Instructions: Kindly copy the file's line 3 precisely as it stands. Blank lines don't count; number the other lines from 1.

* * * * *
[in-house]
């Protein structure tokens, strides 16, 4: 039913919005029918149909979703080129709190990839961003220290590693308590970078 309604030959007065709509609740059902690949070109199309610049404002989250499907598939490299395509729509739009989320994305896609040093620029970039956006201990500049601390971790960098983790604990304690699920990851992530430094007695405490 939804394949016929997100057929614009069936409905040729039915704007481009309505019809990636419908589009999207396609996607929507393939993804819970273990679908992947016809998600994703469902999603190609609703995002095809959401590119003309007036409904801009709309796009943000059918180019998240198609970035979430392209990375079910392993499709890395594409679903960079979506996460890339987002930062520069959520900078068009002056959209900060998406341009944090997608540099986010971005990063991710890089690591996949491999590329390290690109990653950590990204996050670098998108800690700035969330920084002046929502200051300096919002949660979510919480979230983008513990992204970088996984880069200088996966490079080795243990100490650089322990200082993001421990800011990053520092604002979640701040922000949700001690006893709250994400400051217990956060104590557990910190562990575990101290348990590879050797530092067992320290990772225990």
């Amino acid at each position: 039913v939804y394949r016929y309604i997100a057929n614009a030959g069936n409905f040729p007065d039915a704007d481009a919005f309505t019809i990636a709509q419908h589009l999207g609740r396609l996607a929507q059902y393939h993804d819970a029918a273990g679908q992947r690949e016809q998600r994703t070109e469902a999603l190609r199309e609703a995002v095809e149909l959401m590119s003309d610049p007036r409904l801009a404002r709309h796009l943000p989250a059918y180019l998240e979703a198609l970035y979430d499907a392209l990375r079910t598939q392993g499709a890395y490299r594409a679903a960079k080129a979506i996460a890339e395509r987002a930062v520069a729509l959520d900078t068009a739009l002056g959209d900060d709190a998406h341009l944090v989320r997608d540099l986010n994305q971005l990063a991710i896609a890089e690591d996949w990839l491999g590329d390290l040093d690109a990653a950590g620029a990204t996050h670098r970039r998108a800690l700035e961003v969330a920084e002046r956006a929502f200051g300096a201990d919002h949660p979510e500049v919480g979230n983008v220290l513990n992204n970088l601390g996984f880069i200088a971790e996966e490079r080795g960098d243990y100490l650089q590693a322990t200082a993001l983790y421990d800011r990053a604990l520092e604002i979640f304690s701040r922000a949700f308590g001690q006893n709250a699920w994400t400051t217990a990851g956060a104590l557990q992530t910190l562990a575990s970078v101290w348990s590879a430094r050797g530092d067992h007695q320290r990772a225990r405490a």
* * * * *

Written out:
């Amino acid at each position: 039913v939804y394949r016929y309604i997100a057929n614009a030959g069936n409905f040729p007065d039915a704007d481009a919005f309505t019809i990636a709509q419908h589009l999207g609740r396609l996607a929507q059902y393939h993804d819970a029918a273990g679908q992947r690949e016809q998600r994703t070109e469902a999603l190609r199309e609703a995002v095809e149909l959401m590119s003309d610049p007036r409904l801009a404002r709309h796009l943000p989250a059918y180019l998240e979703a198609l970035y979430d499907a392209l990375r079910t598939q392993g499709a890395y490299r594409a679903a960079k080129a979506i996460a890339e395509r987002a930062v520069a729509l959520d900078t068009a739009l002056g959209d900060d709190a998406h341009l944090v989320r997608d540099l986010n994305q971005l990063a991710i896609a890089e690591d996949w990839l491999g590329d390290l040093d690109a990653a950590g620029a990204t996050h670098r970039r998108a800690l700035e961003v969330a920084e002046r956006a929502f200051g300096a201990d919002h949660p979510e500049v919480g979230n983008v220290l513990n992204n970088l601390g996984f880069i200088a971790e996966e490079r080795g960098d243990y100490l650089q590693a322990t200082a993001l983790y421990d800011r990053a604990l520092e604002i979640f304690s701040r922000a949700f308590g001690q006893n709250a699920w994400t400051t217990a990851g956060a104590l557990q992530t910190l562990a575990s970078v101290w348990s590879a430094r050797g530092d067992h007695q320290r990772a225990r405490a």